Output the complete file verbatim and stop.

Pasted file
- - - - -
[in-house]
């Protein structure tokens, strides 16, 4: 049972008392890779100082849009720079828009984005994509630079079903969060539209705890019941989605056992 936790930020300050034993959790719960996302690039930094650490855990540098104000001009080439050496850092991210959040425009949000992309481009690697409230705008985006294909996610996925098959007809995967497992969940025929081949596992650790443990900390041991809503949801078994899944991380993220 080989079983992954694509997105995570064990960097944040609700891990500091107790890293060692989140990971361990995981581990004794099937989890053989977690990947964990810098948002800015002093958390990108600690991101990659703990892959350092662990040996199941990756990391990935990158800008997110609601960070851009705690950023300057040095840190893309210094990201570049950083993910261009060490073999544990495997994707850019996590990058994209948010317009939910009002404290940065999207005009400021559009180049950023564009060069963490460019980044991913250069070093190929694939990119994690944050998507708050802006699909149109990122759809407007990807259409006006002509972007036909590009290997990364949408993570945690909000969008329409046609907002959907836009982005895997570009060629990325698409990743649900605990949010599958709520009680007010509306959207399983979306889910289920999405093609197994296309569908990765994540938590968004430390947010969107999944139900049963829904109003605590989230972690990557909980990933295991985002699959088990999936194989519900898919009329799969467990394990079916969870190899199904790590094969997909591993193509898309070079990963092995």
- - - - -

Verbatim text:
[in-house]
């Protein structure tokens, strides 16, 4: 049972008392890779100082849009720079828009984005994509630079079903969060539209705890019941989605056992 936790930020300050034993959790719960996302690039930094650490855990540098104000001009080439050496850092991210959040425009949000992309481009690697409230705008985006294909996610996925098959007809995967497992969940025929081949596992650790443990900390041991809503949801078994899944991380993220 080989079983992954694509997105995570064990960097944040609700891990500091107790890293060692989140990971361990995981581990004794099937989890053989977690990947964990810098948002800015002093958390990108600690991101990659703990892959350092662990040996199941990756990391990935990158800008997110609601960070851009705690950023300057040095840190893309210094990201570049950083993910261009060490073999544990495997994707850019996590990058994209948010317009939910009002404290940065999207005009400021559009180049950023564009060069963490460019980044991913250069070093190929694939990119994690944050998507708050802006699909149109990122759809407007990807259409006006002509972007036909590009290997990364949408993570945690909000969008329409046609907002959907836009982005895997570009060629990325698409990743649900605990949010599958709520009680007010509306959207399983979306889910289920999405093609197994296309569908990765994540938590968004430390947010969107999944139900049963829904109003605590989230972690990557909980990933295991985002699959088990999936194989519900898919009329799969467990394990079916969870190899199904790590094969997909591993193509898309070079990963092995």